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Dual currency .pdf

Original filename: Dual-currency.pdf
Author: sbtrader

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Imagine a hill-shaped function that represents how much value a person provides society
over time. As children, people are a societal costs, represented by the section of the
function below the axis. As they mature, people become a produce societal benefits
that outweigh their costs. At some point their capability peaks- age 40, for examplebefore slowly declining. Eventually, as an elder, they might require more resources
than they can help create, again becoming more of a cost than a benefit. Generally,
however, people are a great benefit to society- this is the part of the function above the

Consider that labor and natural resources are mutually dependent i.e.
interdependent. Individuals i.e. labor form organizations known as corporations, while
natural resources exist in an artificial forms as countries. More generally, natural
resources exist in natural form as Earth. Any number of corporations may co-exist
simultaneously and any number of countries may exist simultaneously, but as yet we
experience a fixed amount of Earth that forms a maximum limit on our claim to
Assuming that each individual has free will and the free market for labor exists, individuals
choose to sell, or invest, their labor to the corporation that offers the best ratio of
benefit/cost ratio. i.e. All individuals can maximize their benefit/cost ratio. In order to
maximize their benefit/cost ratio, corporations must offer each employee up to [a
hypothetical-1-cent-less-than] their estimated benefit/cost ratio. Again, we must
assume that the labor corporation would not issue an offer to an employee that loses
money, nor would an employee accept an offer that was 2nd best.

Labor creates demand on itself and natural resources while supplying both itself and natural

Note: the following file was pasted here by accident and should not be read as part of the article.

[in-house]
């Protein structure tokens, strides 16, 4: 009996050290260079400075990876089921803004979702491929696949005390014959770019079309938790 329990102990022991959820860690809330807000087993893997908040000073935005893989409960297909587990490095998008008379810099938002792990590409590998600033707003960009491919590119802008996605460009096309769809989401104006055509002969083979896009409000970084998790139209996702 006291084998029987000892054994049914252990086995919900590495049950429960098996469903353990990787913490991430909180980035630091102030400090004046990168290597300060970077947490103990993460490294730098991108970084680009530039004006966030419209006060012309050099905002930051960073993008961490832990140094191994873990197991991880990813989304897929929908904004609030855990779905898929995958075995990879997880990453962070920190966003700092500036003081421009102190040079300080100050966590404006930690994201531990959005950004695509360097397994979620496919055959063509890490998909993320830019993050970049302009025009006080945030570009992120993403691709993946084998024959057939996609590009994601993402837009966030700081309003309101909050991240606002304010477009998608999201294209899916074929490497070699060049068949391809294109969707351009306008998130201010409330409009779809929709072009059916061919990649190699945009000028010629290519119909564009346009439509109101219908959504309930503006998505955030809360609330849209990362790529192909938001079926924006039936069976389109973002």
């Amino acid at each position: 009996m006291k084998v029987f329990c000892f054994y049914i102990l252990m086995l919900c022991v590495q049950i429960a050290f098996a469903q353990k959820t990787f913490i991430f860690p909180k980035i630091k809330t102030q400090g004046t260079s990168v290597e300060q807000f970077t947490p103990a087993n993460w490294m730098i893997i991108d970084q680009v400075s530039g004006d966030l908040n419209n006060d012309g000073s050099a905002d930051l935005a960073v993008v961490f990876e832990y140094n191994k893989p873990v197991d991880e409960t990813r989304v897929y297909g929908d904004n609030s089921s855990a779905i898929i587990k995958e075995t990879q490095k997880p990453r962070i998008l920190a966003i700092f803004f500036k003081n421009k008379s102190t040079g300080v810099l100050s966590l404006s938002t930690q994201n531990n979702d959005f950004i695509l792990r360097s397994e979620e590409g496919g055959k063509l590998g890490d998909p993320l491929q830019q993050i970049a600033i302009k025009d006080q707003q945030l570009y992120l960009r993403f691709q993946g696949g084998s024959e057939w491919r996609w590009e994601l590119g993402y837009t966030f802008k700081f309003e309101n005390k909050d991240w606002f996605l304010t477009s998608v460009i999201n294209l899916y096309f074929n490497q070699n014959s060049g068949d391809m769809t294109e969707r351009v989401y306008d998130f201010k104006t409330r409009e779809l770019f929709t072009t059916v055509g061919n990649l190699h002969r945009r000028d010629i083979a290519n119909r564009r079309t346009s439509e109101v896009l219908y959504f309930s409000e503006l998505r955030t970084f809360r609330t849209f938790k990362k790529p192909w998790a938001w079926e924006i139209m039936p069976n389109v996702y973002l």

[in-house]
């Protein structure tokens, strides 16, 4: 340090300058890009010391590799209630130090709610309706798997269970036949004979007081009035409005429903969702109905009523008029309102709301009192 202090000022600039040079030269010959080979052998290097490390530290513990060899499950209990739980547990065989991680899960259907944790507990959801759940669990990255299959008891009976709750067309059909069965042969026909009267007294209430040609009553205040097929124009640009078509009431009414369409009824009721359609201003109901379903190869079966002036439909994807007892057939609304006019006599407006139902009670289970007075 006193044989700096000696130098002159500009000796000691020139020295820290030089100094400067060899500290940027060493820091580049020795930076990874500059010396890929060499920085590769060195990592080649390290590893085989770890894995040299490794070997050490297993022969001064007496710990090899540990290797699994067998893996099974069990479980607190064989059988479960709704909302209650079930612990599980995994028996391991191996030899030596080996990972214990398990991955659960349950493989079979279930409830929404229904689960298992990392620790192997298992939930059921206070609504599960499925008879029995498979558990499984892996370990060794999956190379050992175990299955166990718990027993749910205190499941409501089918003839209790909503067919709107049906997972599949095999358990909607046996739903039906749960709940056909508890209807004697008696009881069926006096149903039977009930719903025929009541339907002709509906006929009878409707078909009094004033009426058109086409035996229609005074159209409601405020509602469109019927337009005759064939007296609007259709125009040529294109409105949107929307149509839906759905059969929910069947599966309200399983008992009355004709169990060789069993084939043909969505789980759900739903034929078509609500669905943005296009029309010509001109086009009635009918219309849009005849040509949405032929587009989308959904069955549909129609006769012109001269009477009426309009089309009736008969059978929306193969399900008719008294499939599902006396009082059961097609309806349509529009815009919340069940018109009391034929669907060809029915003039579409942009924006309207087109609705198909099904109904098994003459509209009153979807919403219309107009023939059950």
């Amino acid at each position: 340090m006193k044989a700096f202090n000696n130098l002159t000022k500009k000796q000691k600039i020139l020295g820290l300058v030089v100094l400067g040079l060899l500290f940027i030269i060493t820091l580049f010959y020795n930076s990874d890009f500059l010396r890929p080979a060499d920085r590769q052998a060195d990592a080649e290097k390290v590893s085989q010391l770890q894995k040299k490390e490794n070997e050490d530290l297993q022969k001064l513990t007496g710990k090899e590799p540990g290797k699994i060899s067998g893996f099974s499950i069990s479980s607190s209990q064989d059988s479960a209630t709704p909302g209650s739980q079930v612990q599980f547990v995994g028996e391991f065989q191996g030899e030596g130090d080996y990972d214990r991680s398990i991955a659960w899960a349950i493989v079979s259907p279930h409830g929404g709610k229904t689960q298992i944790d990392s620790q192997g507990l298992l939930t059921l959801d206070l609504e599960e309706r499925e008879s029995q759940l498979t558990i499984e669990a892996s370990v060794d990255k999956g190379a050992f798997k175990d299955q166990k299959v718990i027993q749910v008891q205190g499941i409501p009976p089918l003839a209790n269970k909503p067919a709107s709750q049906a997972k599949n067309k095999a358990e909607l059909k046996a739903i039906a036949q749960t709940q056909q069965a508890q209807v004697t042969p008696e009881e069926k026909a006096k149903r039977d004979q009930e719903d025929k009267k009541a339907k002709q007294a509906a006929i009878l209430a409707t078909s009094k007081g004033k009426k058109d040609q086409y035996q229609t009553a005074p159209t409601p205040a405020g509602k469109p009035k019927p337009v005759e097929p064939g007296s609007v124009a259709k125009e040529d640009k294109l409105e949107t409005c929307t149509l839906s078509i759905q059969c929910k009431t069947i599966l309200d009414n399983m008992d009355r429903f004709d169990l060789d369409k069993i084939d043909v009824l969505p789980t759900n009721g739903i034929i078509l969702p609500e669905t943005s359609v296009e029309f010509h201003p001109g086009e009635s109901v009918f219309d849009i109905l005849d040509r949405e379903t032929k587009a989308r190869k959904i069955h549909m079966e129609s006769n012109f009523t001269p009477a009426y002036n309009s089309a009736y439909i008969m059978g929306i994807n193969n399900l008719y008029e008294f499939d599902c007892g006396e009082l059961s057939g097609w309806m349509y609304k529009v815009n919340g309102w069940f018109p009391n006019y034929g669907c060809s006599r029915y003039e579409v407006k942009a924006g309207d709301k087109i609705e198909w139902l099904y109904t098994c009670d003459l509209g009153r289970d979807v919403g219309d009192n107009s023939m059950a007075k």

resources. For example: the amount of labor it takes to clean an office depends on
how many people the office employs. Natural resource also creates demand for itself
and labor while supplying both itself and labor. For example: the amount of natural
resource used to build a passenger jet depends on the heavy machinery that build the
jet. A sustainable system ensures that future demand of resources per person
necessarily does not exceed the future supply of resources at any future time.

With the lower bound of supply being the entire planet's natural resource and the upper
bound of demand being the entire number of people, we can think of each corporation
as owning a small patch of resources, and by extension each person on the globe as
owning a small patch of resources. We admit that regardless of how many corporations
or people the planet hosts in increasingly smaller patches, the only sustainable solution
is one in which the average corporation doesn’t demand more natural resource than
they own, and by extension the average person doesn't demand more than the natural
resources that they own. Moreover, should any entity demand more than the average
amount of natural resource supplied, there should exist an entity who willingly settles
for less than the average amount of natural resource supplied.

As the demand for natural resources per person decreases (I.e. work efficiency increases),
the value of labor necessarily increases; corporations plan to do more
work. Corporations must raise their pay in order to encourage their employees to work